So naturally, the solutions we implement have to be congruent with that. My view, which I believe we all share, is that the current healthcare system will require a shift from the reactive model, to a proactive approach. Here are a few of the ways I think about making a health solution (like a nutrition plan, supplement, medicine, or exercise regime) more ‘sticky’:
Personalize the solution - people are much more likely to engage with products that appear to be designed for them, a Mckinsey & Company report showed that 78% of customers are more likely to make repeat purchases from a company that personalizes (8).
Provide immediate and regular incentives - as discussed above, a health solution needs urgency to be successful. Therefore, if there is a demonstrable short-term benefit to your product or service, it is much more likely to be maintained. This could be implemented through the gamification of a digital health solution - or perhaps through some sort of financial incentive. For the sake of argument, individuals who partake in certain behaviours could be rewarded through discounts, access to additional services, or tax/national insurance deductions - though this does begin to get dangerously close to some kind of Orwellian existence!
But when you think about it, considering one person costs the NHS around £500,000 over their lifetime (9) - by implementing a solution that could reduce that figure by say 25%, you could see a world where consumers or patients are actively rewarded by society by taking positive actions in pursuit of better healthspan.
In the business world, friction is anything that causes your customer to hesitate as they move through (or completely leave) your conversion funnel or your company (4). Put simply, friction is resistance. What do I have to invest in the product as a customer to achieve the desired outcome? This ‘investment’ can come in many formats; monetary, time, solution quality, etc.
For a product or solution to be adopted at a wide scale for a significant period, it must be low friction.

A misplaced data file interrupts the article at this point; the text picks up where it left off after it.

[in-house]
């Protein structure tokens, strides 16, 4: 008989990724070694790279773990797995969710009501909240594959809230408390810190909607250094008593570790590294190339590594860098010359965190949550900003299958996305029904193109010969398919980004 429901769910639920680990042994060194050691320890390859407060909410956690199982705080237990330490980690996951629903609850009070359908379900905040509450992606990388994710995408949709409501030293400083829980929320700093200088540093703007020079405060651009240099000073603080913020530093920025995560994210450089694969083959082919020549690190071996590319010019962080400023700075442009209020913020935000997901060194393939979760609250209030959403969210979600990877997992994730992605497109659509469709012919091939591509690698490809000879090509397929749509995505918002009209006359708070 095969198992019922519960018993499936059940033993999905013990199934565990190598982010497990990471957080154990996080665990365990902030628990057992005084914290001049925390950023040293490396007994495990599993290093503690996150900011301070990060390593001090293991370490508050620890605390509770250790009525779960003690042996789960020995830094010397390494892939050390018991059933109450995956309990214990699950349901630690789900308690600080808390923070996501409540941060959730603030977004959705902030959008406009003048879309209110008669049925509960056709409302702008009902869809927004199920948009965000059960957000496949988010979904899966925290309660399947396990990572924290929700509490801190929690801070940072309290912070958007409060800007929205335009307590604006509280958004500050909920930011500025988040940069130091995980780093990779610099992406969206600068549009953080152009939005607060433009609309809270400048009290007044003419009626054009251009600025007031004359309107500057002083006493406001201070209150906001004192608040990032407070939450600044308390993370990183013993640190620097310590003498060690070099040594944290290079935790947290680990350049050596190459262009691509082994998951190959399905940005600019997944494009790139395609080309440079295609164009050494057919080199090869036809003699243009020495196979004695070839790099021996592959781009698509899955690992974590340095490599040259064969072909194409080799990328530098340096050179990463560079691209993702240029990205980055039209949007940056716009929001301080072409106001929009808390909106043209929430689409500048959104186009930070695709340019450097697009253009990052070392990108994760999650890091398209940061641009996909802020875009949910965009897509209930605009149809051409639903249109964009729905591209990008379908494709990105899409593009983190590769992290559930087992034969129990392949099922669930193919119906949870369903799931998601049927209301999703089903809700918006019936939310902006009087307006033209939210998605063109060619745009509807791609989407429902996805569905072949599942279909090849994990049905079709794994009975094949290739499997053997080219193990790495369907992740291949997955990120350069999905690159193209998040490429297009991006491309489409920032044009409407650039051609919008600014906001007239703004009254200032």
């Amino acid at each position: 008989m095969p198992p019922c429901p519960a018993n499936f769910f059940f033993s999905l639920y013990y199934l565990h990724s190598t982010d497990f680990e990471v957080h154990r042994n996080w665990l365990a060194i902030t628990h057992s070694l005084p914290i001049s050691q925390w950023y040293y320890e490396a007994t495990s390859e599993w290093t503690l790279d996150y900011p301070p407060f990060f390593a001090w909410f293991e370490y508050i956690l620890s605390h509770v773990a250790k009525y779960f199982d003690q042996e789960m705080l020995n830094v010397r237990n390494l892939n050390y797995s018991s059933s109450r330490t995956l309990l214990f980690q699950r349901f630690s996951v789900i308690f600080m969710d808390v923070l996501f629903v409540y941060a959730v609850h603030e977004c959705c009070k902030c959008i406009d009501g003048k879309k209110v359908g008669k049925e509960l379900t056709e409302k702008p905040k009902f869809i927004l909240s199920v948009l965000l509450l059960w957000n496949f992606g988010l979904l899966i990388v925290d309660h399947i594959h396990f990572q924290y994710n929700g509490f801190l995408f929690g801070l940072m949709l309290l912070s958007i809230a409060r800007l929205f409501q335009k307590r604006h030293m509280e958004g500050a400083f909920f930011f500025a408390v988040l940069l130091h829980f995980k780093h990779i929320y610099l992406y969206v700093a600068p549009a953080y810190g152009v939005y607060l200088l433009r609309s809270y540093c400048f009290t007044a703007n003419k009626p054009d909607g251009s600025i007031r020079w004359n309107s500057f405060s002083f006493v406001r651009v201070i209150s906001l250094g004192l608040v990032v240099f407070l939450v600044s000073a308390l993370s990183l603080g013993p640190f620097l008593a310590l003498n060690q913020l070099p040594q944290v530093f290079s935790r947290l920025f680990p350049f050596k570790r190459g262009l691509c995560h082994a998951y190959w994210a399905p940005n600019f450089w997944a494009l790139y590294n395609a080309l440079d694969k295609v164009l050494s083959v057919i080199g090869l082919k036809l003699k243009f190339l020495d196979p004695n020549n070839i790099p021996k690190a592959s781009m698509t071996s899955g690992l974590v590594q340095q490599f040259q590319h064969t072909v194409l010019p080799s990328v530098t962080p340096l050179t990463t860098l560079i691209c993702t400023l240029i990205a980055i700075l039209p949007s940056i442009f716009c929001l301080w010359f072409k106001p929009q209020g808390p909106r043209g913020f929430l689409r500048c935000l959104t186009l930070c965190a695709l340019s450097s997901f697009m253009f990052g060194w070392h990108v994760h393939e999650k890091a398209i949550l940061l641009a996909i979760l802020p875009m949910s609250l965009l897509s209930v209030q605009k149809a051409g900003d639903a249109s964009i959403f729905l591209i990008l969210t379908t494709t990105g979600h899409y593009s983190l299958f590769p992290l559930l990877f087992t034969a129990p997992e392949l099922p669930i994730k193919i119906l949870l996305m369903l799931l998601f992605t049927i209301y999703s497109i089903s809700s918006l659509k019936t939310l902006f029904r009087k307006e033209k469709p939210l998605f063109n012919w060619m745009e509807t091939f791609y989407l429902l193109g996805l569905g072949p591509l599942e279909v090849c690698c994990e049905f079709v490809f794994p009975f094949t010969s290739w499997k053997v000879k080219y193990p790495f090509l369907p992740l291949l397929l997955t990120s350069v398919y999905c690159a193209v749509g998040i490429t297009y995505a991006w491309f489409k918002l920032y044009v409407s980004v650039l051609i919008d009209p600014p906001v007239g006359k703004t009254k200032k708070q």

If we can provide a medicine or nutritional product that can reduce the chances of an individual developing a health condition in the long-term and requires little effort/investment on behalf of the patient to partake in, then there is a much higher chance of adoption.
This is demonstrated by the data surrounding poor adherence to restriction dieting in humans. Research has consistently shown that when you limit food selection, adherence to the diet is reduced (5). However, by introducing less friction into the equation by allowing for an occasional indulgence, as demonstrated by this study in the Journal of Consumer Psychology, one can facilitate considerably better long-term goal adherence.
To summarise, not only are there incredible challenges associated with the development of precision medicines but there is also a major hurdle surrounding how best to implement such solutions when they actually arrive for patients and consumers.
The fact of the matter is though, that it's worth it. Because once we get to the point where we have products or services that are low friction, high ‘stick’, and can effectively communicate the urgency of their requirement - then the consumers, the producers, and the health systems to which they belong, will all benefit.
Written by Theo Wiley, Founder of Wiley Nutrition, & Commercial team at Sano Genetics
These views are the explicit perspective of the writer and do not reflect those held by the organisations to which they are associated.